Sometimes, a person will plead guilty to a lesser included offense, or a jury will find a person guilty of a lesser included offense instead of the more serious offenses presented at trial. But what qualifies as a lesser included offense?
It’s not just a criminal charge that is less serious than the one you are charged with. Some offenses are lesser included offenses while others are not, and there is a specific legal test to determine whether a person can plead guilty to a less serious crime without being re-indicted or whether a jury can find someone guilty of a less serious crime.
Below, I’ll discuss the legal test for whether a crime is a lesser included offense of another crime and why it matters.
What is a Lesser Included Offense?
A lesser included offense is a less serious crime that necessarily was committed if you committed the greater crime.
If you committed the greater crime, you definitely also committed the lesser crime. On the other hand, if you committed the lesser crime, you did not necessarily also commit the greater crime…
The Elements Test
The “elements test” is what determines whether a crime is a lesser included offense of another crime in most cases (but not all – see below).
If the elements of the lesser crime are all also elements of the greater crime, the lesser crime is a lesser included offense of the greater crime. If the lesser crime has some elements that are not also elements of the greater crime, then the lesser crime is not a lesser included offense.
For example, in State v. Watson in 2002, the SC Supreme Court held that reckless homicide is not a lesser included offense of murder.
The elements of the common-law offense of murder are codified at S.C. Code Ann. § 16-3-10 (1985): “‘Murder’ is the killing of any person with malice aforethought, either express or implied.” “Reckless homicide” is defined at S.C. Code Ann. §56-5-2910 (Supp. 2000). Section 56-5-2910 provides that “[w]hen the death of a person ensues within one year as a proximate result of injury received by the driving of a vehicle in reckless disregard of the safety of others, the person operating the vehicle is guilty of reckless homicide. . . .”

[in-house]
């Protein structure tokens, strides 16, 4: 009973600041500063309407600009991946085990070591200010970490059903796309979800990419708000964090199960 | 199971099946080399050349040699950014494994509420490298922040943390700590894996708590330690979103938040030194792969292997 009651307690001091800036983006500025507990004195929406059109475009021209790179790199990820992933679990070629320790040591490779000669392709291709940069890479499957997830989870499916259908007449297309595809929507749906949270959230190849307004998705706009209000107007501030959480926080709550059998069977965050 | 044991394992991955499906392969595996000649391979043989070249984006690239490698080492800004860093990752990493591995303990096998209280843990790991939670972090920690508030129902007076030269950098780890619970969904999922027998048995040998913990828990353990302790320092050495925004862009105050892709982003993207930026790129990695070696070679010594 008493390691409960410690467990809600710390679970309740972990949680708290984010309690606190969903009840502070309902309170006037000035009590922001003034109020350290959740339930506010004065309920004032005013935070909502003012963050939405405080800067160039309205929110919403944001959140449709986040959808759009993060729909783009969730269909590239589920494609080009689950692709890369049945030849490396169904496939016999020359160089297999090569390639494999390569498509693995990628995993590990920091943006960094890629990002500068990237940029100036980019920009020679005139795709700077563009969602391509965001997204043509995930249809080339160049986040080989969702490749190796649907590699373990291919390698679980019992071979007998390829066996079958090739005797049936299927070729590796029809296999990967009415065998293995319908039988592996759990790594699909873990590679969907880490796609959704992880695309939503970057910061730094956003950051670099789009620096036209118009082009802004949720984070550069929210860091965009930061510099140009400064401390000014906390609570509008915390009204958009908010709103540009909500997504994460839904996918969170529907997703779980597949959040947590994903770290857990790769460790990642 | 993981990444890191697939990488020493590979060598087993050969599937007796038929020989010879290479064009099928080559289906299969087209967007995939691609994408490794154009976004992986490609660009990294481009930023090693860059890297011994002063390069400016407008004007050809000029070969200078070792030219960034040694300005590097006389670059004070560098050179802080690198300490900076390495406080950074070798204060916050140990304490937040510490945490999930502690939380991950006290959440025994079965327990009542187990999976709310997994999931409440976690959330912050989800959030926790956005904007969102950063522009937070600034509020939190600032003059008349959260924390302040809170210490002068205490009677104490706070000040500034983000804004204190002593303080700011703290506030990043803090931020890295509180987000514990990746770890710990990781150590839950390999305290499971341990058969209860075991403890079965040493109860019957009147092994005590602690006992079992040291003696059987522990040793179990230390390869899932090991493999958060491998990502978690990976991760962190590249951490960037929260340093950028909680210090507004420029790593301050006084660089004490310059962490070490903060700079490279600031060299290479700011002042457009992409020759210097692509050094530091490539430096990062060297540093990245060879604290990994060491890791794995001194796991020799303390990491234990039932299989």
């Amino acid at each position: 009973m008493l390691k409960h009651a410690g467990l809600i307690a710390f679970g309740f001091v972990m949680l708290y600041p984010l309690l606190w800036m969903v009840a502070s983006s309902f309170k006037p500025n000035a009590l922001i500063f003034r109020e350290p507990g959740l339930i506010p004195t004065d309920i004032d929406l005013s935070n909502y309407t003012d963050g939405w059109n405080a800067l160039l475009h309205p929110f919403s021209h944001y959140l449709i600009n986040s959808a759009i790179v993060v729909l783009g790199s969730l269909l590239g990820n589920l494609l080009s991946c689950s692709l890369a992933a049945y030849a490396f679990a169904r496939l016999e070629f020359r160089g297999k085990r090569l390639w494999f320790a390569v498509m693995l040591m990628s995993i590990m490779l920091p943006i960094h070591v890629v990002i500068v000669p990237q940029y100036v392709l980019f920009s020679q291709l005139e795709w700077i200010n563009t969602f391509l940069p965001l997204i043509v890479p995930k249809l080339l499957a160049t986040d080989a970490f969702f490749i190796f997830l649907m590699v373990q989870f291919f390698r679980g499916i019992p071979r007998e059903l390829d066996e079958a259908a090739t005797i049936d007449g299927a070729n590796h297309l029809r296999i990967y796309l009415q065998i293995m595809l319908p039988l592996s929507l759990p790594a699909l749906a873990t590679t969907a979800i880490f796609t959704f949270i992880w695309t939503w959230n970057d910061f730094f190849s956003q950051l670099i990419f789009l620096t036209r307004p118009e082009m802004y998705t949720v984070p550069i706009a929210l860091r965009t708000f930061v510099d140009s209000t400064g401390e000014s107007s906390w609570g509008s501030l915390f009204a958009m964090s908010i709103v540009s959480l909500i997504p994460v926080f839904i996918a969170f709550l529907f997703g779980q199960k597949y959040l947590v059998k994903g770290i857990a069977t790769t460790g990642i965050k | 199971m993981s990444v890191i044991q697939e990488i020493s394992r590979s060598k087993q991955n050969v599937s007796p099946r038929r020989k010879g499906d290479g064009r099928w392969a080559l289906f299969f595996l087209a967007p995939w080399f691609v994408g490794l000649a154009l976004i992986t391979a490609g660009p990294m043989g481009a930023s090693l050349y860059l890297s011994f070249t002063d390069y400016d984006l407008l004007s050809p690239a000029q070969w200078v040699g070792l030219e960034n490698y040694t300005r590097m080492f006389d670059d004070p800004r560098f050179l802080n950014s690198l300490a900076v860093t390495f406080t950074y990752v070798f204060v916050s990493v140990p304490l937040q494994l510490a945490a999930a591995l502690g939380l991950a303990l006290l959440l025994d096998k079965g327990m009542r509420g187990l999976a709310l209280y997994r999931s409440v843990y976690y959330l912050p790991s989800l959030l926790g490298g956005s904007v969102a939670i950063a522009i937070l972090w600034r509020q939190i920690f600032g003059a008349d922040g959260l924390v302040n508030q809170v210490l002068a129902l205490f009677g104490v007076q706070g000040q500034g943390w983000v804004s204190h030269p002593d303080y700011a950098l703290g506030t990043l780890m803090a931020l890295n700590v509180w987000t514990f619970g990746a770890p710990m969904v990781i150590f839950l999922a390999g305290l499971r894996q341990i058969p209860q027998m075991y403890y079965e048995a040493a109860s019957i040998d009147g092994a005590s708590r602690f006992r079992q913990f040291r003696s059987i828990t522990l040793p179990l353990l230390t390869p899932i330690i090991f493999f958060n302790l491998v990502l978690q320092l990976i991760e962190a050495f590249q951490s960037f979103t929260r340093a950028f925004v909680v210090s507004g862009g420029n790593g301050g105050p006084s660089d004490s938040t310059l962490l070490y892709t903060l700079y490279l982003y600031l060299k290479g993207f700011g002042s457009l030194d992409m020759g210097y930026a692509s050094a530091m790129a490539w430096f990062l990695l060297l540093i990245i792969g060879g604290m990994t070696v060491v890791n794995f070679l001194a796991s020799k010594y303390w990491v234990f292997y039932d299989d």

Reckless homicide requires proof that the defendant (1) operated an automobile (2) in reckless disregard for the safety of others; (3) the defendant’s conduct proximately caused injury to the victim, and (4) within one year, the victim died as a result of these injuries.
Murder does not require the operation of an automobile. In addition, murder requires malice, either express or implied, whereas reckless homicide requires recklessness. Strict application of the elements test leads to the conclusion that reckless homicide is not a lesser included offense of murder.
Murder does not require that a person was operating an automobile or reckless disregard, both of which are elements of reckless homicide, therefore reckless homicide is not a lesser included offense of murder.
Another example is the crime of trespass and the greater crime of burglary – is trespass a lesser included offense of burglary in SC?
In SC, trespass is not a lesser included offense of burglary because trespass has elements that are not required for a burglary conviction – trespass requires prior notice (or someone telling you to leave), whereas burglary requires only the entry of a dwelling without consent (it does not matter if you were warned not to enter):
First degree burglary requires the entry of a dwelling without consent with the intent to commit a crime therein, as well as the existence of an aggravating circumstance. S.C.Code Ann. § 16-11-311 (Supp.1993). Statutory criminal trespass involves either (1) the entry of a dwelling house, place of business or the premises of another within six months after being warned against such entry or (2) the failure to leave a dwelling house, place of business or premises of another after having been requested to leave. S.C.Code Ann. § 16-11-620 (1976).